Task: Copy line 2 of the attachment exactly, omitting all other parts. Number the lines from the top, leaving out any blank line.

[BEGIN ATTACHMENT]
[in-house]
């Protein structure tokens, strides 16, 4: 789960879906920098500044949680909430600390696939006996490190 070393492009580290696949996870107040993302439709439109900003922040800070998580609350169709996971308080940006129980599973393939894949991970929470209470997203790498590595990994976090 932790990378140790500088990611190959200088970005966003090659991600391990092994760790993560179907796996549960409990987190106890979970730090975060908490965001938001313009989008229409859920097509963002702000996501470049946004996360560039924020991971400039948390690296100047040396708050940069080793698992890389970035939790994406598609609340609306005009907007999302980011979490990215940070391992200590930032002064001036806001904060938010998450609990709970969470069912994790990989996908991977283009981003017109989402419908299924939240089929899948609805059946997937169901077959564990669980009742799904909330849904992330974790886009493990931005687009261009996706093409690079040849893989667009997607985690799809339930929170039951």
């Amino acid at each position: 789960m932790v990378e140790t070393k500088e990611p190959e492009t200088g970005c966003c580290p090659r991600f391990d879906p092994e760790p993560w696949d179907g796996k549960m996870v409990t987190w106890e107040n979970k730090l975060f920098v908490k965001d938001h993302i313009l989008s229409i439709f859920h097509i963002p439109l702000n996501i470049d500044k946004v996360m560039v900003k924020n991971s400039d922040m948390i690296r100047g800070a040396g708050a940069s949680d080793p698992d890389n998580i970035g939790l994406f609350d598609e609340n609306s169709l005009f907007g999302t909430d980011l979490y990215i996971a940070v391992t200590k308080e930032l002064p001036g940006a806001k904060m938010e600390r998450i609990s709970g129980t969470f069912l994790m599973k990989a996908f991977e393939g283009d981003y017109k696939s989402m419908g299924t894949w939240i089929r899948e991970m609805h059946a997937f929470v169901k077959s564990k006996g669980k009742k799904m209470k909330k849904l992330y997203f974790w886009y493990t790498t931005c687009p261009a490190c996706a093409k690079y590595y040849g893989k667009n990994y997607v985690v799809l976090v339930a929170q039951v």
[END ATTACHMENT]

């Protein structure tokens, strides 16, 4: 789960879906920098500044949680909430600390696939006996490190 070393492009580290696949996870107040993302439709439109900003922040800070998580609350169709996971308080940006129980599973393939894949991970929470209470997203790498590595990994976090 932790990378140790500088990611190959200088970005966003090659991600391990092994760790993560179907796996549960409990987190106890979970730090975060908490965001938001313009989008229409859920097509963002702000996501470049946004996360560039924020991971400039948390690296100047040396708050940069080793698992890389970035939790994406598609609340609306005009907007999302980011979490990215940070391992200590930032002064001036806001904060938010998450609990709970969470069912994790990989996908991977283009981003017109989402419908299924939240089929899948609805059946997937169901077959564990669980009742799904909330849904992330974790886009493990931005687009261009996706093409690079040849893989667009997607985690799809339930929170039951």